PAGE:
Generational Diversity: No School Rules

Old school. New school.
No school rules.

Doug E. Fresh
“Keep Rising To The Top”


Recently, I was waiting for my soon-to-be 12 year old daughter to finish her dance class. She’s been dancing since she was three and so I catch myself, from time to time, watching the younger dancers scurry around the studio, remembering that tiny version of the girl I’m waiting to drive home, with her cell phone and legs from here to eternity.

I was in the midst of one of those strolls down memory lane when I witnessed one of the little girls, walking over to her classmate who was reading a little book.

“What grade are you in?,” the first girl asked.

The reader looked up from her book. “First.”

“Yeah, I’m in second grade, now,” the questioner reminisced, “I remember I read that in first grade.”

With that, she turned and walked her wise, experienced walk into Beginner Ballet class. And I had received some adorable lessons in generational diversity:

  • It’s all relative. Young… Old… Inexperienced… Mature… It’s all relative. When a 7 year old who has read the book meets up with a 6 year old who hasn’t, that 7 year old slips right into the role of grizzled old veteran, a role that could easily be taken over by an 11 year old sauntering out of Intermediate Ballet or even her dad, with his (increasingly) salt and pepper beard.
  • The question is: Have you read the book? If someone brings up “Liam Neeson’s,” do you get the joke? Are you more likely to reference Jay Z or Kid Cudi? Did that last question make your eyes cross? Whether it’s getting the joke, the pop culture reference, or the esoteric blast from the past, the world can be instantly divided two distinct groups:
    • Those who have read the book…
    • … and those who haven’t.

No matter our age or what generational label we may carry — or have placed on us! — there are times when we have “read the book” and times when we haven’t. So, though this advice is written with this moment in business in mind, there’s value in also keeping in mind that we all either have been or will be in the other group at some point.


I Am NOT Working 9 to 5


A 24 year old colleague shared, “My most productive time is 11pm-1am.” As I went back to our conversation around work style, I couldn’t help but hear Dolly Parton singing, “I am NOT working 9 to 5…”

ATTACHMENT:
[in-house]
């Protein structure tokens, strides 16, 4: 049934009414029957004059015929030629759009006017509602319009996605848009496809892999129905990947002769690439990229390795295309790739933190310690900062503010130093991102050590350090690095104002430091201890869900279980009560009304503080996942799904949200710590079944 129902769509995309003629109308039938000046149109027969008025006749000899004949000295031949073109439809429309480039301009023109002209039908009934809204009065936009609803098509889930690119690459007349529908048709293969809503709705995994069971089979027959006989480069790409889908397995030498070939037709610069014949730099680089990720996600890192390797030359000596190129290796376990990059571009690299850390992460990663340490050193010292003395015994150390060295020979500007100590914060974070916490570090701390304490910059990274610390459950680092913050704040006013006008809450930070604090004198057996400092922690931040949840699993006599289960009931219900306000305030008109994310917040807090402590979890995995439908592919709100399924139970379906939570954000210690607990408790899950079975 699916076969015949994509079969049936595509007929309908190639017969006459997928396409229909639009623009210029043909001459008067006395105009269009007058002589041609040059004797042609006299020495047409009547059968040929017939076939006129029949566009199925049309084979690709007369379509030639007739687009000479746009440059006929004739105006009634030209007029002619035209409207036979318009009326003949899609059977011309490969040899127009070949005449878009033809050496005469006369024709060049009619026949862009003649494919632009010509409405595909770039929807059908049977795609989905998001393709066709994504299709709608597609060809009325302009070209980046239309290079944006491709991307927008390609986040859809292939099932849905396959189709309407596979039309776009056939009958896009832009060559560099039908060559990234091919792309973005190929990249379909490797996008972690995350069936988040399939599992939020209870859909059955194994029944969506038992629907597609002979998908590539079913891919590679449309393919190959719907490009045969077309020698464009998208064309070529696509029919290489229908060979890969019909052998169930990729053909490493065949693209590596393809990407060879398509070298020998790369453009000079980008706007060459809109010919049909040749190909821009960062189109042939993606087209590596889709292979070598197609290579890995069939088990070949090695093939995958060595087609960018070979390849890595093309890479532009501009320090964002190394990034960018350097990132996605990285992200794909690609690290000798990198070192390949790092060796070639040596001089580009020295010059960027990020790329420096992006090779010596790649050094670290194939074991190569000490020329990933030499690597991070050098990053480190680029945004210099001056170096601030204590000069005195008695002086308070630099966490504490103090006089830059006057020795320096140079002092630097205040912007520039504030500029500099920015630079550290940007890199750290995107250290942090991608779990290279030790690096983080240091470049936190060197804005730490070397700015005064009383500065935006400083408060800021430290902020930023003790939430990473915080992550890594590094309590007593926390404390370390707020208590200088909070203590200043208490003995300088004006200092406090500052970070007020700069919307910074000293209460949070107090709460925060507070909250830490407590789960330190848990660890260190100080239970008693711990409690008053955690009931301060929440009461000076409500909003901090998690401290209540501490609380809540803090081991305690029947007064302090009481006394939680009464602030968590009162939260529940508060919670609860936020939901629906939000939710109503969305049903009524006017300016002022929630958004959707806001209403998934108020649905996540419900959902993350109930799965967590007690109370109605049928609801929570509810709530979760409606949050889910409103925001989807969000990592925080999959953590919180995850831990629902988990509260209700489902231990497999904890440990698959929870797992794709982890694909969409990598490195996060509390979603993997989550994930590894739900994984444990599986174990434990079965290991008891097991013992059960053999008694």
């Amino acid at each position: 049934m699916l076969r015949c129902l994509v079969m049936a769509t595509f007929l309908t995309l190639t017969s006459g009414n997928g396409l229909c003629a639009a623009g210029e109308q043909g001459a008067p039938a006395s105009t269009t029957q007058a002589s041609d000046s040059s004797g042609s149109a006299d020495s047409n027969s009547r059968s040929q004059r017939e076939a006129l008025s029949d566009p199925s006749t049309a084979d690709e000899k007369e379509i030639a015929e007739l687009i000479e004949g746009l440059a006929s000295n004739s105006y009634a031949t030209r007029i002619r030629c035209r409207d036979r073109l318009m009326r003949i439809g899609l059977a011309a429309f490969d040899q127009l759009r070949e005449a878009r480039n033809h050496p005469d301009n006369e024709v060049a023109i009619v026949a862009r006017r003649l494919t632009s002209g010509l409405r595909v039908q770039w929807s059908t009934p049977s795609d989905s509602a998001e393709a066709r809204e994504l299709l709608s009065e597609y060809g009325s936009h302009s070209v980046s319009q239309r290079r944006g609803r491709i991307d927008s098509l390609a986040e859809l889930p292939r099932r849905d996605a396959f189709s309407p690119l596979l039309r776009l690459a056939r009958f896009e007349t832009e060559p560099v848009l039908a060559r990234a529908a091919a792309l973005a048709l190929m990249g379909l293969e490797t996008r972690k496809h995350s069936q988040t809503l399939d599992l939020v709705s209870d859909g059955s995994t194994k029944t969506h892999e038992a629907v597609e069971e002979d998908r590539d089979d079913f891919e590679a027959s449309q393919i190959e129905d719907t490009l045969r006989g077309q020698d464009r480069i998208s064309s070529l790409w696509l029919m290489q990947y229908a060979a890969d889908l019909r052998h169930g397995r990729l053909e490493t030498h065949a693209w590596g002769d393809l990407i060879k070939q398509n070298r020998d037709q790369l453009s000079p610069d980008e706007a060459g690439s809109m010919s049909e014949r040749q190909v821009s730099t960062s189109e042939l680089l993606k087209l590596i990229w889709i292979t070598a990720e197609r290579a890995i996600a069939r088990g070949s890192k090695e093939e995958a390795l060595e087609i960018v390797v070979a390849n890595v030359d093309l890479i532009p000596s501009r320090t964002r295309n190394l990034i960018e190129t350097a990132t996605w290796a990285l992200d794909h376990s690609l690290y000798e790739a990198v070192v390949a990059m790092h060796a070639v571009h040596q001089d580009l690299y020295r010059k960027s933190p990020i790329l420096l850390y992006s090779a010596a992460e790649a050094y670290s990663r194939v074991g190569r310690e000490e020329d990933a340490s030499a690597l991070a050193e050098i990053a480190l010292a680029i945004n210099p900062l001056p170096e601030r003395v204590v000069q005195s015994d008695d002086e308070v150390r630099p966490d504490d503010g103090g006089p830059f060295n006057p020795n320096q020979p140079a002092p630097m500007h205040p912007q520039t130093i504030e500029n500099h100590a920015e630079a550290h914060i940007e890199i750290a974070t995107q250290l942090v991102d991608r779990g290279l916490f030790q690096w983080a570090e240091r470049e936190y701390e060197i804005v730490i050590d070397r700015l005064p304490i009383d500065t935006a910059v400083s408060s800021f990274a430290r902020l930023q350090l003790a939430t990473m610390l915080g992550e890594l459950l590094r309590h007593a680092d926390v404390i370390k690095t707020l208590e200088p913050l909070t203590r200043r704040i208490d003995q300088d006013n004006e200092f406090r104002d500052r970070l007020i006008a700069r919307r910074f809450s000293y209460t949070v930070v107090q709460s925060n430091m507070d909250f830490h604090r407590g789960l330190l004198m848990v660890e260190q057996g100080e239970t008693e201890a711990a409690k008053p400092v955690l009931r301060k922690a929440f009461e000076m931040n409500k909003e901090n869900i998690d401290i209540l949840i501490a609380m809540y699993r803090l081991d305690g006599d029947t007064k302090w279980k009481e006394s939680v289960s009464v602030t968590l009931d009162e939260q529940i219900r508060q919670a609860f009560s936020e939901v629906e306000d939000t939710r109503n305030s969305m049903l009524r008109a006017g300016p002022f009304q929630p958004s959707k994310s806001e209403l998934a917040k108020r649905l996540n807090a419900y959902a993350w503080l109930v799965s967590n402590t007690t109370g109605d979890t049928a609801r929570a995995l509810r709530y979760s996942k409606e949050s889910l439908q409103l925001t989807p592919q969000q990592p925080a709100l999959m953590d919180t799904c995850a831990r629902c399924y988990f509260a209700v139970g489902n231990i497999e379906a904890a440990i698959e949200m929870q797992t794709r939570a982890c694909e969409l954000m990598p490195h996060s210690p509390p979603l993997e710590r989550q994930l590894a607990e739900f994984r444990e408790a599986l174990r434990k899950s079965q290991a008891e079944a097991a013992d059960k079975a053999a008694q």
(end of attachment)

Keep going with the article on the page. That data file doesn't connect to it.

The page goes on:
If you’ve “read the book,” you know the “book” is actually a title song by Dolly Parton for the 1980 hit movie, “9 To 5,” starring Parton alongside Jane Fonda and Lily Tomlin. That may very well mean that you might take exception to what you consider an entitled expectation from my colleague that his work style should matter. “You adjust to the company; the company doesn’t adjust to you.”

Now, it’s true that the word “employment” doesn’t come from the Greek for “at my convenience.” As I was told in my youth, sometimes “you have to do what you have to do before you do what you want to do.” It is also true, though, that “We’ve always done it that way,” is an insufficient reason for maintaining a policy or practice. In order to create a generationally inclusive organizational culture, you may have to revisit and, perhaps, revise “the way we do things.” As a matter of bottom line success, don’t we want the very best from each and every employee? What some may dismiss as “coddling,” the most effective leaders may see as effective, efficient management.

Sure, you’ve commuted every day since you started, rain or shine, snow or sleet, but the central question should be: What is right for the organization, today? And what is right for the organization, today, my seven year old friend, may be a suggestion that comes from a face that, literally, looks like a 6 year old’s to you.

If you haven’t “read the book,” you may have read ““I am NOT working 9 to 5…,” and thought, “Right. That’s what he said. He’d rather work from 11 to 1, at night. What is happening right, now?” Well, all that’s happening is that you haven’t read “the book.” For the record, it starred the women from “Grace & Frankie,” which is a great show that you probably don’t watch but have seen on billboards and swiped past as you logged into Netflix. (In fairness, the show centers around wacky 70 year olds. People who don’t remember 1980 are not exactly the target demographic).

Anyway, while your desire to work at your peak mid-night hours may seem like no big deal, you may not be considering how the timing of your work impacts others… or how having team members work from home, in off hours, might shift the culture… or remember the debacle in ‘05 when Lance in Marketing tried working from home and– Well, given that there’s no longer a Lance in marketing, you can guess it didn’t go well.

You may have to earn — Don’t you roll your eyes at me! — You may have to earn the social capital and influence to make changes to policies or even your own work schedule. Think about it. Wouldn’t you be more likely to listen to someone who has been killing it for six months than someone who still has to look both ways in the hallway to remember where the bathroom is?


That’s What Friends Are For


As the economic picture got increasingly bleak in 2008, the last hired and first fired were often the youngest. Having been burned by approaching their employers with the expectation of longevity, if not loyalty, passed to them by their parents, these professionals created informal, but perhaps more powerful organizations: social networks.

They’ve taken the old Hollywood maxim that “This business is all about relationships,” and applied it to all businesses and all business. Whether over wine or wi-fi, trust is less a matter of shared office space and more a matter of shared interests and shared moments of “realness.”

As I learned about this phenomenon, I found myself humming, with my tongue just a bit in my cheek, “Keep smiling. Keep shining. Knowing you can always count me. For sure…”